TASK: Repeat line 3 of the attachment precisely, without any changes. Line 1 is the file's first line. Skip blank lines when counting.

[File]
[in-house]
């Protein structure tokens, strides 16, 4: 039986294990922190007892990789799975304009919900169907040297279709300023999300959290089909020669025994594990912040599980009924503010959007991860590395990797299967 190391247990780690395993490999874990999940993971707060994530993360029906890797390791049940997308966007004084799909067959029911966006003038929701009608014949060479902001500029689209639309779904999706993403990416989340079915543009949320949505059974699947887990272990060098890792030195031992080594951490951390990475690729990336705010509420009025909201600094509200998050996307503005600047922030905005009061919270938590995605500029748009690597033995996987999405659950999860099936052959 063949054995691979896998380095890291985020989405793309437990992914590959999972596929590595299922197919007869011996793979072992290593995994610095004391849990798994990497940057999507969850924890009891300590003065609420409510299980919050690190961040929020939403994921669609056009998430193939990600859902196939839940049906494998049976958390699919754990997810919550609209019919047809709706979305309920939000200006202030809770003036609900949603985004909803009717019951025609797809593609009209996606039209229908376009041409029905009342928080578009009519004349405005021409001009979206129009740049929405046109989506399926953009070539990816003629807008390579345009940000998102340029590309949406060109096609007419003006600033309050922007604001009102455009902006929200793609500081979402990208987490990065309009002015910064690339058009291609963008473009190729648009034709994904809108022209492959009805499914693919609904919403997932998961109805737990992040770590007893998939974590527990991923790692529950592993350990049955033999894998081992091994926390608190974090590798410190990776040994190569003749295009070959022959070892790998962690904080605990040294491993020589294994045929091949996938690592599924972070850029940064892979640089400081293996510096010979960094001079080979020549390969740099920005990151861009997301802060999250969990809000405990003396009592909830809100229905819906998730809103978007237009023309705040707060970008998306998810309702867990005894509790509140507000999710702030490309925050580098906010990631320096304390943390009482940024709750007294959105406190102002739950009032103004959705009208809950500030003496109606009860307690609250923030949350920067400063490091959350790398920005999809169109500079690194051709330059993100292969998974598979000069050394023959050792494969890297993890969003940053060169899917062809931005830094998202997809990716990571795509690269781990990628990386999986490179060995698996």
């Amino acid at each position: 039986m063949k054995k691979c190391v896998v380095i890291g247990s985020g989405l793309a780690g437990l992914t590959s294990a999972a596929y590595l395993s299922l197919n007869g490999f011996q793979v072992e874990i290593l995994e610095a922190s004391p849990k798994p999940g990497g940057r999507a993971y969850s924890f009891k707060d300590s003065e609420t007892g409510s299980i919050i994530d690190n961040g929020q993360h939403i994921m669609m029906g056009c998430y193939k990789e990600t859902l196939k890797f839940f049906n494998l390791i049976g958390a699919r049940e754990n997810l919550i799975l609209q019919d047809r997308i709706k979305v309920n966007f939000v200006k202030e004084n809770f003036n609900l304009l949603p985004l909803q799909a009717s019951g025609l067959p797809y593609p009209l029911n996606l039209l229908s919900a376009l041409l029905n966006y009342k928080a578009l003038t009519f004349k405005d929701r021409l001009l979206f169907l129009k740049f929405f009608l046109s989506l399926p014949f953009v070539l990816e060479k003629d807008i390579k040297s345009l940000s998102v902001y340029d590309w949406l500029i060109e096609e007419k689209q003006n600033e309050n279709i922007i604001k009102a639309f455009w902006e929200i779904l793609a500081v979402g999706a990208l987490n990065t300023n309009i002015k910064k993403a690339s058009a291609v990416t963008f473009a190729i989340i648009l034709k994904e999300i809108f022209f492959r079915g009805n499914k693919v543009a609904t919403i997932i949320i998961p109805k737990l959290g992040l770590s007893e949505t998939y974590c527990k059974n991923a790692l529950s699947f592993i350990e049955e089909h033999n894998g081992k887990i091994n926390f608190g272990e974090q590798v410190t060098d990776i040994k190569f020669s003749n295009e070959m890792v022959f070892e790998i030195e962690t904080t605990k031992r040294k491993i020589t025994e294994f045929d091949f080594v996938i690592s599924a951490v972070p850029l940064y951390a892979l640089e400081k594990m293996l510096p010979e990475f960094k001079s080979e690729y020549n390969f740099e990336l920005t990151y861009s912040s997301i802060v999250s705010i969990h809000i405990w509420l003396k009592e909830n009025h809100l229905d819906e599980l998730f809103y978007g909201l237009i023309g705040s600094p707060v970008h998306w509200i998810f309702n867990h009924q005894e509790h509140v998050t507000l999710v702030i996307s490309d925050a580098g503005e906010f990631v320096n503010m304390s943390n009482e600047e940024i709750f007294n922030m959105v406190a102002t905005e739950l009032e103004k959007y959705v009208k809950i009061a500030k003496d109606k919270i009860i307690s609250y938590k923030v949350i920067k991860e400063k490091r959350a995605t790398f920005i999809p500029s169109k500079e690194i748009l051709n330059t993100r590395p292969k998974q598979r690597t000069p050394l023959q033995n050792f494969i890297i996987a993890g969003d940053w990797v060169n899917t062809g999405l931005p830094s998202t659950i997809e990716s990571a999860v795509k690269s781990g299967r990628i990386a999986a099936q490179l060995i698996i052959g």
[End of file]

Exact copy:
């Amino acid at each position: 039986m063949k054995k691979c190391v896998v380095i890291g247990s985020g989405l793309a780690g437990l992914t590959s294990a999972a596929y590595l395993s299922l197919n007869g490999f011996q793979v072992e874990i290593l995994e610095a922190s004391p849990k798994p999940g990497g940057r999507a993971y969850s924890f009891k707060d300590s003065e609420t007892g409510s299980i919050i994530d690190n961040g929020q993360h939403i994921m669609m029906g056009c998430y193939k990789e990600t859902l196939k890797f839940f049906n494998l390791i049976g958390a699919r049940e754990n997810l919550i799975l609209q019919d047809r997308i709706k979305v309920n966007f939000v200006k202030e004084n809770f003036n609900l304009l949603p985004l909803q799909a009717s019951g025609l067959p797809y593609p009209l029911n996606l039209l229908s919900a376009l041409l029905n966006y009342k928080a578009l003038t009519f004349k405005d929701r021409l001009l979206f169907l129009k740049f929405f009608l046109s989506l399926p014949f953009v070539l990816e060479k003629d807008i390579k040297s345009l940000s998102v902001y340029d590309w949406l500029i060109e096609e007419k689209q003006n600033e309050n279709i922007i604001k009102a639309f455009w902006e929200i779904l793609a500081v979402g999706a990208l987490n990065t300023n309009i002015k910064k993403a690339s058009a291609v990416t963008f473009a190729i989340i648009l034709k994904e999300i809108f022209f492959r079915g009805n499914k693919v543009a609904t919403i997932i949320i998961p109805k737990l959290g992040l770590s007893e949505t998939y974590c527990k059974n991923a790692l529950s699947f592993i350990e049955e089909h033999n894998g081992k887990i091994n926390f608190g272990e974090q590798v410190t060098d990776i040994k190569f020669s003749n295009e070959m890792v022959f070892e790998i030195e962690t904080t605990k031992r040294k491993i020589t025994e294994f045929d091949f080594v996938i690592s599924a951490v972070p850029l940064y951390a892979l640089e400081k594990m293996l510096p010979e990475f960094k001079s080979e690729y020549n390969f740099e990336l920005t990151y861009s912040s997301i802060v999250s705010i969990h809000i405990w509420l003396k009592e909830n009025h809100l229905d819906e599980l998730f809103y978007g909201l237009i023309g705040s600094p707060v970008h998306w509200i998810f309702n867990h009924q005894e509790h509140v998050t507000l999710v702030i996307s490309d925050a580098g503005e906010f990631v320096n503010m304390s943390n009482e600047e940024i709750f007294n922030m959105v406190a102002t905005e739950l009032e103004k959007y959705v009208k809950i009061a500030k003496d109606k919270i009860i307690s609250y938590k923030v949350i920067k991860e400063k490091r959350a995605t790398f920005i999809p500029s169109k500079e690194i748009l051709n330059t993100r590395p292969k998974q598979r690597t000069p050394l023959q033995n050792f494969i890297i996987a993890g969003d940053w990797v060169n899917t062809g999405l931005p830094s998202t659950i997809e990716s990571a999860v795509k690269s781990g299967r990628i990386a999986a099936q490179l060995i698996i052959g």